When it comes to love, there’s no such thing as smooth sailing.
Rafael Castro is so far out of his element he can’t even see it anymore. Carlisle College in Massachusetts is a long way from his Chicago home, even farther from his Dominican Republic roots.
The only thing keeping him attached to his last nerve is the prospect of seeing Denny Winslow again. The first time they met, Denny taught Rafi to fly across the water, rowing hard in a knife-like boat. Now, two years later, on the wings of a rowing scholarship, Rafi is attending Denny’s elite college.
Even before the excitement wears off, Rafi is struggling with classes and fending off rumors that Denny’s family, not Rafi’s talent, won him his spot. To quash the gossip, Rafi tries to steer clear of the man he wants. A plan that evaporates in the fire of renewed attraction.
But Carlisle’s academic pressure cooker has Rafi barely treading water. And when a family crisis hits, both Rafi and Denny must pull hard to keep their relationship from capsizing in rough waters.
Warning: Contains a surly Dominican-American guy determined to show no weakness, a golden boy who knows his soft spots, some seriously dirty bachata dancing, and an excellent excuse for voyeurism in the locker room.
I really enjoyed Level Hands. I was apprehensive when I began the book because a couple of my fellow readers weren’t enthusiastic about it when they finished it. They weren’t negative about it, but they weren’t glowing about it either. But me, I so totally connected with Rafi and his struggle to fit in, to do everything right, to juggle work, school & scholarship requirements, and to be the first person in his immediate family to go to college. That feeling of being a little fish in a big pond after having been the big fish in a little pond is so overwhelming and having been there myself, I felt it for Rafi. Cousins brought back all those feelings from almost two decades ago and made me experience them all over again, right alongside Rafi. Thank goodness I didn’t have to deal with the added pressure of sports practices and navigating my first relationship at the same time, but it made it that much easier to see where Rafi was coming from when he lost it. And lose it he does, more than once.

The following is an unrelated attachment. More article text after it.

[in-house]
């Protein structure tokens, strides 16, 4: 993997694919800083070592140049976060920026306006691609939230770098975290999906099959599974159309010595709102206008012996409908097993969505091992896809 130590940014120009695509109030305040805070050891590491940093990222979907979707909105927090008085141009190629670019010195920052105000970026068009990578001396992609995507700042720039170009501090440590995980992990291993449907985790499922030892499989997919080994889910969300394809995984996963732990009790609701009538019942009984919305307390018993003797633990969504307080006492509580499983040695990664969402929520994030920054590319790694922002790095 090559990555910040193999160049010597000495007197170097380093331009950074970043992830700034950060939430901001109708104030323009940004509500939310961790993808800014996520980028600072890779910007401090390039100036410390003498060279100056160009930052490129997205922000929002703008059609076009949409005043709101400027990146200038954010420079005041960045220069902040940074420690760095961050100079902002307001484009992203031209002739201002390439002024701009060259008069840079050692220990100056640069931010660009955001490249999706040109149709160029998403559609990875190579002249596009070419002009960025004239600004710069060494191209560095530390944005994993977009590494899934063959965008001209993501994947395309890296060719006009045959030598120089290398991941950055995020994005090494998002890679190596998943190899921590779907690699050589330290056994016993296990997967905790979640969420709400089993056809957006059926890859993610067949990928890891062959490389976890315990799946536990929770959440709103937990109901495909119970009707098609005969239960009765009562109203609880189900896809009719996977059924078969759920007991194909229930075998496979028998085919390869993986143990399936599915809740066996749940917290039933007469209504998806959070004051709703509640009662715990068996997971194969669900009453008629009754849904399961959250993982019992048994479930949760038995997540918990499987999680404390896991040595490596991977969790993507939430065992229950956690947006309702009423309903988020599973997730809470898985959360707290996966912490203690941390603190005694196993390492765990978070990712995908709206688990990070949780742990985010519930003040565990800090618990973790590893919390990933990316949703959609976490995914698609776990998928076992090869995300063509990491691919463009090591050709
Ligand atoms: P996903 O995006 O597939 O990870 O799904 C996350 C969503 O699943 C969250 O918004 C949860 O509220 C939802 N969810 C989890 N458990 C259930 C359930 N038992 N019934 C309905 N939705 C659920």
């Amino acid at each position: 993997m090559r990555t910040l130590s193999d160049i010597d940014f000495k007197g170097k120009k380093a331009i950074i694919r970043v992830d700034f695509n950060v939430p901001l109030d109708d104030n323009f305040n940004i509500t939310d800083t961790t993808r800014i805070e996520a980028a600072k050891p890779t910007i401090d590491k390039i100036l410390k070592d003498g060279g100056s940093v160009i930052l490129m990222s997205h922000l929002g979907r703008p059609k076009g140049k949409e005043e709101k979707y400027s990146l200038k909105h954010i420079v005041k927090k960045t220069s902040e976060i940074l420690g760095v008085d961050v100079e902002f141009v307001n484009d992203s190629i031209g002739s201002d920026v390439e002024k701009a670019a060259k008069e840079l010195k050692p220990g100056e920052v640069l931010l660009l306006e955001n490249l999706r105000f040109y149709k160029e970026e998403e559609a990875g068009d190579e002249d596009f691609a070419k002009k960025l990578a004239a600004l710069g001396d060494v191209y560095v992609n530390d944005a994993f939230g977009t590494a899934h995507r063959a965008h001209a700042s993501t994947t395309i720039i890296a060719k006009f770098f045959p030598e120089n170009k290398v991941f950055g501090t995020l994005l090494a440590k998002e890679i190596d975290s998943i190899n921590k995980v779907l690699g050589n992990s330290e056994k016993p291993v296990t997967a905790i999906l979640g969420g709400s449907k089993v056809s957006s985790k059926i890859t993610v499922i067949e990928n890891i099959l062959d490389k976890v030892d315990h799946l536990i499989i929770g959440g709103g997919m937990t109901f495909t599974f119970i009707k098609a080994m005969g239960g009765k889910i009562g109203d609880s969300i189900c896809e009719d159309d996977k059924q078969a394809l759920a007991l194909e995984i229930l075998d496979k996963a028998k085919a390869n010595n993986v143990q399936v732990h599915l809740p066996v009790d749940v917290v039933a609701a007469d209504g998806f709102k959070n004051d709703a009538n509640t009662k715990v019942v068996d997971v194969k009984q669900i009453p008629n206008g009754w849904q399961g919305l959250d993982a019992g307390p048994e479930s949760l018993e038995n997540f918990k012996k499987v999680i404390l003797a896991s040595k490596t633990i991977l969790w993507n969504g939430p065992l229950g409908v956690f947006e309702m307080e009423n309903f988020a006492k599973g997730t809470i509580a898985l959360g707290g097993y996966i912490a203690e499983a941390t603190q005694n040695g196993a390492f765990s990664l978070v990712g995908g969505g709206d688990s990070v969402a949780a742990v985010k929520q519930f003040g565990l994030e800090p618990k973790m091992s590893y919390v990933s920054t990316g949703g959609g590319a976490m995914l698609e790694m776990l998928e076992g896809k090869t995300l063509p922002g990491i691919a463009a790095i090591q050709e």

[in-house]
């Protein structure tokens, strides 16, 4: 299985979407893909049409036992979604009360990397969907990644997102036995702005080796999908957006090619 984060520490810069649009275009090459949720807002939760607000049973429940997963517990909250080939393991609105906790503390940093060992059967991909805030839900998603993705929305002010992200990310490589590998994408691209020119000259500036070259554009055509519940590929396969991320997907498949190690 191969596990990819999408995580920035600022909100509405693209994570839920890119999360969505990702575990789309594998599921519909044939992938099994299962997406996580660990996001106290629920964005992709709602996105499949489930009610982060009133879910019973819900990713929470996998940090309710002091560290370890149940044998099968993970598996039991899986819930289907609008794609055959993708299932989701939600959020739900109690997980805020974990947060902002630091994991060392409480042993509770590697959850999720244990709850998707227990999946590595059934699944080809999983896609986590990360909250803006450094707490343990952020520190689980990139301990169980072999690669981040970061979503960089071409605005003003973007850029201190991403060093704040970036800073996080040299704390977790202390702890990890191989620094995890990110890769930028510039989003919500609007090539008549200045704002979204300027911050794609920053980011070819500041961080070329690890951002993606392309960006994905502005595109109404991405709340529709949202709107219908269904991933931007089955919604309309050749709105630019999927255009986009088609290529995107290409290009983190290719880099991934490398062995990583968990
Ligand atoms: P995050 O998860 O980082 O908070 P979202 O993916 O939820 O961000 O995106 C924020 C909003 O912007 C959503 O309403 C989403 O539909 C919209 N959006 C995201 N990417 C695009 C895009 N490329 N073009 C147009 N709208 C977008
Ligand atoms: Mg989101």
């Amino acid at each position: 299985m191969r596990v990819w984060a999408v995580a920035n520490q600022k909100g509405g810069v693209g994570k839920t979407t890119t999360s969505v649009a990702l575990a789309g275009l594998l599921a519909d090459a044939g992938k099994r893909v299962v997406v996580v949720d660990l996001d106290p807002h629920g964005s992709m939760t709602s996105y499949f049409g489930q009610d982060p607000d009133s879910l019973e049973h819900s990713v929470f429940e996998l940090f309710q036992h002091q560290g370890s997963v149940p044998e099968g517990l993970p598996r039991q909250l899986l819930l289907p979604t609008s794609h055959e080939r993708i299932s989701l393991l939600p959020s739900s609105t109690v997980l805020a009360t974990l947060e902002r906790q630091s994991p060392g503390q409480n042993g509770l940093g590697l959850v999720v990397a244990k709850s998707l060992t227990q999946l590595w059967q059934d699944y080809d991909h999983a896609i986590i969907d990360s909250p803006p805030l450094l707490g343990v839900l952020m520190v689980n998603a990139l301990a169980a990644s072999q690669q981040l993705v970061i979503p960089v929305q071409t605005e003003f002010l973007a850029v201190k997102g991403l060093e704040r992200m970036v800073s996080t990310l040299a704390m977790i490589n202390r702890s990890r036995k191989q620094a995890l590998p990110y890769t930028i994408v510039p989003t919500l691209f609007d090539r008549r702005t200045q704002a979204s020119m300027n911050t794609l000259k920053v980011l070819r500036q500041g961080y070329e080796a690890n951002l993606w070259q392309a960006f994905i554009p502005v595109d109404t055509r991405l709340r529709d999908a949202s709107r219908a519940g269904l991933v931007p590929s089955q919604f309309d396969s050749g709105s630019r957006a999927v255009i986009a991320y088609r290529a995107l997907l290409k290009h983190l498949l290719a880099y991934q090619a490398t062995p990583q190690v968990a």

Level Hands is the first book in the series that I have read and while it’s apparent I missed out on Rafi and Denny’s first encounters, the prologue gave me enough background that I didn’t feel lost. What I was unsure about was how Rafi managed to keep putting Denny off for so long in the book. There is some serious chemistry between these guys and while I understood and appreciated Rafi’s need to prove that he belonged at Carlisle College and on the rowing team, even if he got there via a scholarship and with the helping hand of Cash and Denny’s family, I do not know how that man was able to keep tamping down on the sexual attraction between them. Rafi has some serious self-denial skills because Denny could be rather relentless in his need and want of Rafi. But then again, as often as Rafi ran hot and cold, sending mixed message after mixed message, Denny couldn’t really leave things in Rafi’s court all the time, otherwise the relationship never would have progressed. Seriously, Denny was lucky he didn’t lose any appendages from frost bite or sunburn with as hot and cold as Rafi ran. But when circumstances put Denny in the position to help Rafi out, Rafi realized how much time they’d lost because of his pride. When he finally let go, whew! These two guys had me squirming, they were that freaking hot together.
Keeping in mind the Level Hands is a new adult romance, there is a lot of angst in it. Fortunately, it was just what I was in the mood for and it’s what I expect in a new adult romance, regardless of the main characters’ sexuality. Cousins does a great job of conveying Rafi’s fears – feeling like everyone knows more than you and you’re too afraid to ask because you don’t want to look stupid; feeling like everyone is better than you and looking down their nose at you; feeling like you don’t fit in and you never will. The last two fears were bolstered by the ever-present jerk who went out of his way to make Rafi feel as though he didn’t deserve to be there – the requisite git who is only happy when he’s making others’ lives miserable. While I hate what happened, I was glad that Denny got the chance to be there for Rafi in a way that Rafi couldn’t turn him away or shut him down. Not only did Rafi need to see that Denny was capable of taking care of him, Denny needed to be able to do it. I did feel as though the ending was rather abrupt, but largely because I wasn’t ready for my time with Rafi and Denny to end. Now that I have looked up the previous books in the series, I can only hope that future books will give me the chance to spend more time with the guys as this seems to be a relatively tight-knit group – even Rafi’s odd assortment of suitemates.